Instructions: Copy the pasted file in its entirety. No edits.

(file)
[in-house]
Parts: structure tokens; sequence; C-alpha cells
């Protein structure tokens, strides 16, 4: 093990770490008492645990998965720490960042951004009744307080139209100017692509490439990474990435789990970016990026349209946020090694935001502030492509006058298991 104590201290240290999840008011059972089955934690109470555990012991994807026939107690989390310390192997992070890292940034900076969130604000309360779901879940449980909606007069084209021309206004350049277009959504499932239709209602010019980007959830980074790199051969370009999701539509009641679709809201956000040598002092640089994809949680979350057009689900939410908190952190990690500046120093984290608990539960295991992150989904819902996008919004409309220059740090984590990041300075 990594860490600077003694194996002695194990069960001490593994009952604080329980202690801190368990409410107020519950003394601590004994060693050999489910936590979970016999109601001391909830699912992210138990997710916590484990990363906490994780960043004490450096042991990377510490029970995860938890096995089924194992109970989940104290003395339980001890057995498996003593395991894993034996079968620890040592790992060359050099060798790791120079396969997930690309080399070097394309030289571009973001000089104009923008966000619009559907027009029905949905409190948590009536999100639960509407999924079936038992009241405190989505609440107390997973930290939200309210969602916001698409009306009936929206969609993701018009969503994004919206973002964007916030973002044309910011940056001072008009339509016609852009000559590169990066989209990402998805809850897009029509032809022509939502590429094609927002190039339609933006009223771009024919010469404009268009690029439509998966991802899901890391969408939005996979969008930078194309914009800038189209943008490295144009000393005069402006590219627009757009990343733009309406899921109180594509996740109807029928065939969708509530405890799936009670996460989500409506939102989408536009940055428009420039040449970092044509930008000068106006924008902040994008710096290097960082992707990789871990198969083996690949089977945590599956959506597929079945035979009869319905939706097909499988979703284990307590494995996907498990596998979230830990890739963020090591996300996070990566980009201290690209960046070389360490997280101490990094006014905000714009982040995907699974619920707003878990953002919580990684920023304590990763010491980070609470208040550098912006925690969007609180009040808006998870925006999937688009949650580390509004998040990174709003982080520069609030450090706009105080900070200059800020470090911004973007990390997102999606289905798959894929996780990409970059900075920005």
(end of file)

[in-house]
Parts: structure tokens; sequence; C-alpha cells
């Protein structure tokens, strides 16, 4: 093990770490008492645990998965720490960042951004009744307080139209100017692509490439990474990435789990970016990026349209946020090694935001502030492509006058298991 104590201290240290999840008011059972089955934690109470555990012991994807026939107690989390310390192997992070890292940034900076969130604000309360779901879940449980909606007069084209021309206004350049277009959504499932239709209602010019980007959830980074790199051969370009999701539509009641679709809201956000040598002092640089994809949680979350057009689900939410908190952190990690500046120093984290608990539960295991992150989904819902996008919004409309220059740090984590990041300075 990594860490600077003694194996002695194990069960001490593994009952604080329980202690801190368990409410107020519950003394601590004994060693050999489910936590979970016999109601001391909830699912992210138990997710916590484990990363906490994780960043004490450096042991990377510490029970995860938890096995089924194992109970989940104290003395339980001890057995498996003593395991894993034996079968620890040592790992060359050099060798790791120079396969997930690309080399070097394309030289571009973001000089104009923008966000619009559907027009029905949905409190948590009536999100639960509407999924079936038992009241405190989505609440107390997973930290939200309210969602916001698409009306009936929206969609993701018009969503994004919206973002964007916030973002044309910011940056001072008009339509016609852009000559590169990066989209990402998805809850897009029509032809022509939502590429094609927002190039339609933006009223771009024919010469404009268009690029439509998966991802899901890391969408939005996979969008930078194309914009800038189209943008490295144009000393005069402006590219627009757009990343733009309406899921109180594509996740109807029928065939969708509530405890799936009670996460989500409506939102989408536009940055428009420039040449970092044509930008000068106006924008902040994008710096290097960082992707990789871990198969083996690949089977945590599956959506597929079945035979009869319905939706097909499988979703284990307590494995996907498990596998979230830990890739963020090591996300996070990566980009201290690209960046070389360490997280101490990094006014905000714009982040995907699974619920707003878990953002919580990684920023304590990763010491980070609470208040550098912006925690969007609180009040808006998870925006999937688009949650580390509004998040990174709003982080520069609030450090706009105080900070200059800020470090911004973007990390997102999606289905798959894929996780990409970059900075920005």